Users report that this compass has served them well and can stand up to far more abuse than you’d expect.
Mounting system: deck/surface mount with optional tie down
Size: 2 ¾” x 4 ¼”
Weight: 13.4 oz
Ritchie’s XP-99 offers two mounting options: either a direct deck mount or an optional tie down. That’s a great option for kayakers who are looking for removability and super-easy mounting.
The XP-99 offers a swiveling black dial with clear white markings. This immediately legible dial is direct-reading, meaning that the heading you see is the heading you’re on.
It also offers an optional 12v lighting kit for night navigation, a nice touch if you run batteries in your ‘yak. Most touring paddlers don’t, however; and this option is probably not as useful as it sounds.
While not fabulously reviewed, customers don’t complain about quality or performance, and you can expect this legible, dependable compass to help you navigate your way out of tough spots.
Mounting system: deck/surface mount or tie-down
Size: 3.46” x 3.46” x 2.24 ”
Weight: 4.8 oz
Suunto is another trusted name in compasses, and its Orca can be mounted either directly or via two large plastic clips attached to an elastic cord. Again, for kayakers looking for mounting options and removability, this is a factor worth considering.
It features a white dial marked clearly in black. It swivels for an accurate reading up to 25 degrees from level. It’s also luminescent–a very nice feature–allowing it to be read in low-light and at night. Customers report that the performance of this compass is excellent, too.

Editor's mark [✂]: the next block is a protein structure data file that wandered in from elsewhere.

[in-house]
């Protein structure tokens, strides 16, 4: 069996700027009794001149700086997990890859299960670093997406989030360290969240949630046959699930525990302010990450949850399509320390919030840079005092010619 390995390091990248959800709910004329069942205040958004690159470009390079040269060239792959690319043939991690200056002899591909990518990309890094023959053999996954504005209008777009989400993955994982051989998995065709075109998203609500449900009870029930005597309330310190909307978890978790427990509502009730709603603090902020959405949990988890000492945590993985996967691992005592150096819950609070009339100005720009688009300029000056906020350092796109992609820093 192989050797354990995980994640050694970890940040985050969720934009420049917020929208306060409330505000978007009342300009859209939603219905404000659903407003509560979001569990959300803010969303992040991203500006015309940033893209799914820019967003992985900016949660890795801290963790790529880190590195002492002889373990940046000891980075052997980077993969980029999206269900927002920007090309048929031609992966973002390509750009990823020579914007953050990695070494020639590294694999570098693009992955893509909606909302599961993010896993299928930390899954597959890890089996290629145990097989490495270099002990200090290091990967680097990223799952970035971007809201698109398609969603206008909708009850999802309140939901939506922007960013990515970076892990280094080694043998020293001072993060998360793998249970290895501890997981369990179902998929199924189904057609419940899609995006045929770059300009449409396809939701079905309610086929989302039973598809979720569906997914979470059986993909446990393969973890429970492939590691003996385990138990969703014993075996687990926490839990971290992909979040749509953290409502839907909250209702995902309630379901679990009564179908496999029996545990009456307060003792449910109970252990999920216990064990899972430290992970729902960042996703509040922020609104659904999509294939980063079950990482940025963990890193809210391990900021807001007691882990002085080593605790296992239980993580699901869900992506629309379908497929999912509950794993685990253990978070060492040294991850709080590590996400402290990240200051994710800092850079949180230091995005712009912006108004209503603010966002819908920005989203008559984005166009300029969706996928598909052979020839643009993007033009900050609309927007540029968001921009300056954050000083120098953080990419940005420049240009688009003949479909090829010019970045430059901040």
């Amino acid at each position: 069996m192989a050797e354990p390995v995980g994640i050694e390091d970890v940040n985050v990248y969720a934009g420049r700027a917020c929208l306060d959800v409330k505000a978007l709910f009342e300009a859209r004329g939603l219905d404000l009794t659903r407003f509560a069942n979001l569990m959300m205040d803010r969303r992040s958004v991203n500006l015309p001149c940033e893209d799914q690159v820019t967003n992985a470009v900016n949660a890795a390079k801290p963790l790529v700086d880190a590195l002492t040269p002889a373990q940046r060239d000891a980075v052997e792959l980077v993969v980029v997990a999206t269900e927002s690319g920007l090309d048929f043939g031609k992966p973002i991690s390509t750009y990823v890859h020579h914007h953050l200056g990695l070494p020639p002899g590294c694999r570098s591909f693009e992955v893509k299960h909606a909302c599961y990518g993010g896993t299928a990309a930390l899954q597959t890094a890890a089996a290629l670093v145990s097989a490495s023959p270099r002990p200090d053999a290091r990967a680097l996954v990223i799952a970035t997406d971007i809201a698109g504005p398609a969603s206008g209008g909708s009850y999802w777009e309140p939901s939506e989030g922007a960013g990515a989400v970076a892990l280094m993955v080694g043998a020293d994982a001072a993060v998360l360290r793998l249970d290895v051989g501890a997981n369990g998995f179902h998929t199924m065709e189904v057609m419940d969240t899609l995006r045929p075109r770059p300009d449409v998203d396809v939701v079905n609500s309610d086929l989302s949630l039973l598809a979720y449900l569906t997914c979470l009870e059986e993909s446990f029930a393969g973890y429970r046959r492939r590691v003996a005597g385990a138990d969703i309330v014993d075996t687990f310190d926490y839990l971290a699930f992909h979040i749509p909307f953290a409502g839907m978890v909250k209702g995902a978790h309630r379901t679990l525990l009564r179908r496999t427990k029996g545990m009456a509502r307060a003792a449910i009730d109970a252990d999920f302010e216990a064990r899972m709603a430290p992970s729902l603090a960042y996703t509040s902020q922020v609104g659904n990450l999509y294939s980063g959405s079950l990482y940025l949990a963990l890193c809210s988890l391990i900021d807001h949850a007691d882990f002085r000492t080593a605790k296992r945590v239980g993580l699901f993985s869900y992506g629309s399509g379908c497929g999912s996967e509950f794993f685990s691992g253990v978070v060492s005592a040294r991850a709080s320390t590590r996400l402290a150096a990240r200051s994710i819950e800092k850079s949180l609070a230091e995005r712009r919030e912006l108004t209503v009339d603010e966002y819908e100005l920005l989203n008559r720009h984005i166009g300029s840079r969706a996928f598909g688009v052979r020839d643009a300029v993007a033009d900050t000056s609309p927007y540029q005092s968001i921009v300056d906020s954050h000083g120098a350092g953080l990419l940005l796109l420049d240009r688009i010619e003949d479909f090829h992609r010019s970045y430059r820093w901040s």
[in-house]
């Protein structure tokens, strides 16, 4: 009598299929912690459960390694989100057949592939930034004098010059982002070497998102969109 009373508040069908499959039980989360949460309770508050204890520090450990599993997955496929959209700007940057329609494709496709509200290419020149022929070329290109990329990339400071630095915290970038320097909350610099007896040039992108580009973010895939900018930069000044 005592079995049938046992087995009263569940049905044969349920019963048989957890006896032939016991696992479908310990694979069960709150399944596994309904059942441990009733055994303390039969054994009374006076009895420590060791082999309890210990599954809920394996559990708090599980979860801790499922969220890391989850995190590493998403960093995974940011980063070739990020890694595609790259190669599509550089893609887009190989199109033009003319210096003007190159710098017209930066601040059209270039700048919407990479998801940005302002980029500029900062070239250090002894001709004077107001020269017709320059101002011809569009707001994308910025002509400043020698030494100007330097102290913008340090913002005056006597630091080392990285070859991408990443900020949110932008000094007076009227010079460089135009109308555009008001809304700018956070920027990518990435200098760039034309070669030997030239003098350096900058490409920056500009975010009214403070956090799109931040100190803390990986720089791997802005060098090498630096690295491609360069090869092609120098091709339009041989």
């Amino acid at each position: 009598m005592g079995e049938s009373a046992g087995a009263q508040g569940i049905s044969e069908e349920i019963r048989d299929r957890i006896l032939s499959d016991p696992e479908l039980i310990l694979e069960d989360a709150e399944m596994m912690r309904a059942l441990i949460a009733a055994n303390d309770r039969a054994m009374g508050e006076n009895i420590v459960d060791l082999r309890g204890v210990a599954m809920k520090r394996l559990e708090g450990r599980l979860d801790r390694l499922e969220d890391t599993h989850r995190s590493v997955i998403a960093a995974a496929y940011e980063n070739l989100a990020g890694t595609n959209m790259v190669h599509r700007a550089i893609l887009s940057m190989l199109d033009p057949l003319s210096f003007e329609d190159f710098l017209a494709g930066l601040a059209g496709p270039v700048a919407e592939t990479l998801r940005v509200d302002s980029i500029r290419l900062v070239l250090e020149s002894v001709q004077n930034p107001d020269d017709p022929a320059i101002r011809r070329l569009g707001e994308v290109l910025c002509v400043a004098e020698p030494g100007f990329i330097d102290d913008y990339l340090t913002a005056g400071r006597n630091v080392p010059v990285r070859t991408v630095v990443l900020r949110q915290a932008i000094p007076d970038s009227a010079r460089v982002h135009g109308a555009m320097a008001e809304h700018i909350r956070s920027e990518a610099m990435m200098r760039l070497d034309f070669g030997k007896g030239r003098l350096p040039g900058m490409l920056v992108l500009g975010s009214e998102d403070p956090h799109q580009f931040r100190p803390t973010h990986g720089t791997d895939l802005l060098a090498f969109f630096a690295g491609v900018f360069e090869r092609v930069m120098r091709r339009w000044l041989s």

That’s good news, but there’s bad here, too. Some users complain that both attachment options are weak. The tie downs come loose easily and are evidently prone to breakage.
And the mounting bracket can’t hold the compass securely if it’s bumped hard. These are serious issues for such an important piece of gear, and watching your compass tumble overboard is a great way to guarantee tough times ahead.
Mounting system: deck/surface/bulkhead mount
Size: 4” x 3” x 3”
Weight: 8.2 oz
Brunton’s compass is the standard for expedition kayaks, and many boats come with a deck recess designed to accommodate this model. In and of itself, that says a lot about this product, and if you’re looking for a reliable, robust, easy-to-read addition to your navigation tools, this is a great place to start.
If your kayak has such a recess, installation is simple and involves four screws. If that’s not the case for you, you’ll need to cut a hole in your kayak and mount this compass with a bit more DIY know-how. Keep in mind that power tools will be necessary.
Brunton’s compass offers a black dial with clear, easily legible white markings. Designed to swivel in a round housing, it’s readable at pretty much any angle. It’s also robust, durable, and dependable–a strong combination to be sure!
Customers report no issues with these compasses, and you can expect reliable service from Brunton.
Our Pick – The Brunton Dash Mount Compass!
You can expect most of these compasses to perform their functions, though there are some rough spots for certain models. Whether that’s a small dial, spotty quality control, or weak mounting systems, you’ll want to consider your choice carefully given the importance of this piece of navigation equipment.
Our pick is the Brunton compass. Respected enough to be a design feature on many expedition kayaks, the Brunton is an excellent choice. When mounted in a deck recess, this tough, dependable product offers the easy-to-read legibility sea kayaking demands.
Moreover, it’s sure to stand up to the worst weather and the hardest knocks. But if your kayak doesn’t come equipped with a recess to fit it, prepare for some DIY time with your ‘yak.
Those who’d prefer either a removable compass or something a bit easier to install might turn to the Ritchie XP-99 or the Silva 58. These are solid choices from well-known companies, and you can feel confident with either strapped to your bow.